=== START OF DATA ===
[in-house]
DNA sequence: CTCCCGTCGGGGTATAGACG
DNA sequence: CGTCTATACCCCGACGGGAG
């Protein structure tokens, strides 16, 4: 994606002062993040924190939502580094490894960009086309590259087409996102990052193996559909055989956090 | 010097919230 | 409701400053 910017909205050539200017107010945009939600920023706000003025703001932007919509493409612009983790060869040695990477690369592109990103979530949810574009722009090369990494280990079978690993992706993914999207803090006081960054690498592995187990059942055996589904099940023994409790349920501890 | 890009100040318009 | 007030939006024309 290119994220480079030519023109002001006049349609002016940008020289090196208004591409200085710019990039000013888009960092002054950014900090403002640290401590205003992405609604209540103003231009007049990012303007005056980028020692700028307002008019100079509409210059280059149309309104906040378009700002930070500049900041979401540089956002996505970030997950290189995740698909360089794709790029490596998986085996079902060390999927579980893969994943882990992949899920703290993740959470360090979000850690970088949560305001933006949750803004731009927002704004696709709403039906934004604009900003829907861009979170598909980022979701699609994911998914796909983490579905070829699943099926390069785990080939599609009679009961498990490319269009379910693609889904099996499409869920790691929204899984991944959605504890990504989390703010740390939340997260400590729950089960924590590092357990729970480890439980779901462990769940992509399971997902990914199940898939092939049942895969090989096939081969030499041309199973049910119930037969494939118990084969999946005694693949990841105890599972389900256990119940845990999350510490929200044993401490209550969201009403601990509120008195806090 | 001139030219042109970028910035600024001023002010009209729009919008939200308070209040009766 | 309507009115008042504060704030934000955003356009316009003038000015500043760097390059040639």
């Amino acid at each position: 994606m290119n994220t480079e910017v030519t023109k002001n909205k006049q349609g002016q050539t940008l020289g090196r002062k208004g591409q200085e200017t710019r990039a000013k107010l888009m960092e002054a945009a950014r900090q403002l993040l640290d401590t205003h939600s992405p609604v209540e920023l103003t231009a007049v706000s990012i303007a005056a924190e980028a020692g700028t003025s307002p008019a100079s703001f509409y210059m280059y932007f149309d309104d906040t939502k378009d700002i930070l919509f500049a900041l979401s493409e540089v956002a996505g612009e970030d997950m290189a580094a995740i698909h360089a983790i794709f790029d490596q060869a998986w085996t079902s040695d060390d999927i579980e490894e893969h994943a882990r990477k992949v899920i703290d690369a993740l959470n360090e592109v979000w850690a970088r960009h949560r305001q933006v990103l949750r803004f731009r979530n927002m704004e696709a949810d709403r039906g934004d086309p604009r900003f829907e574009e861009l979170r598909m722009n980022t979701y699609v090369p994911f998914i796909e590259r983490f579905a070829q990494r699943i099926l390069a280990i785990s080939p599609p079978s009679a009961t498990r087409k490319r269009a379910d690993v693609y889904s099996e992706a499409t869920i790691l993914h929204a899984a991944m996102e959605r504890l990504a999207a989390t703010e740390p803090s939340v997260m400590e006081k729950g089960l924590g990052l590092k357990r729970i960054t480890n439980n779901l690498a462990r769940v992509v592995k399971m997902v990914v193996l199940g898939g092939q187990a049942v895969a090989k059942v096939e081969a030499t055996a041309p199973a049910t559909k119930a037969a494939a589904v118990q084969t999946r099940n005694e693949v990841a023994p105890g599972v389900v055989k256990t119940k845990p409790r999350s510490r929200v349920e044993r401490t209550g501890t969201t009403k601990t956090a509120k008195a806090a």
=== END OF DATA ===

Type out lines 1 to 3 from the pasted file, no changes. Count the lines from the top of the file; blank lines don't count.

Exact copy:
[in-house]
DNA sequence: CTCCCGTCGGGGTATAGACG
DNA sequence: CGTCTATACCCCGACGGGAG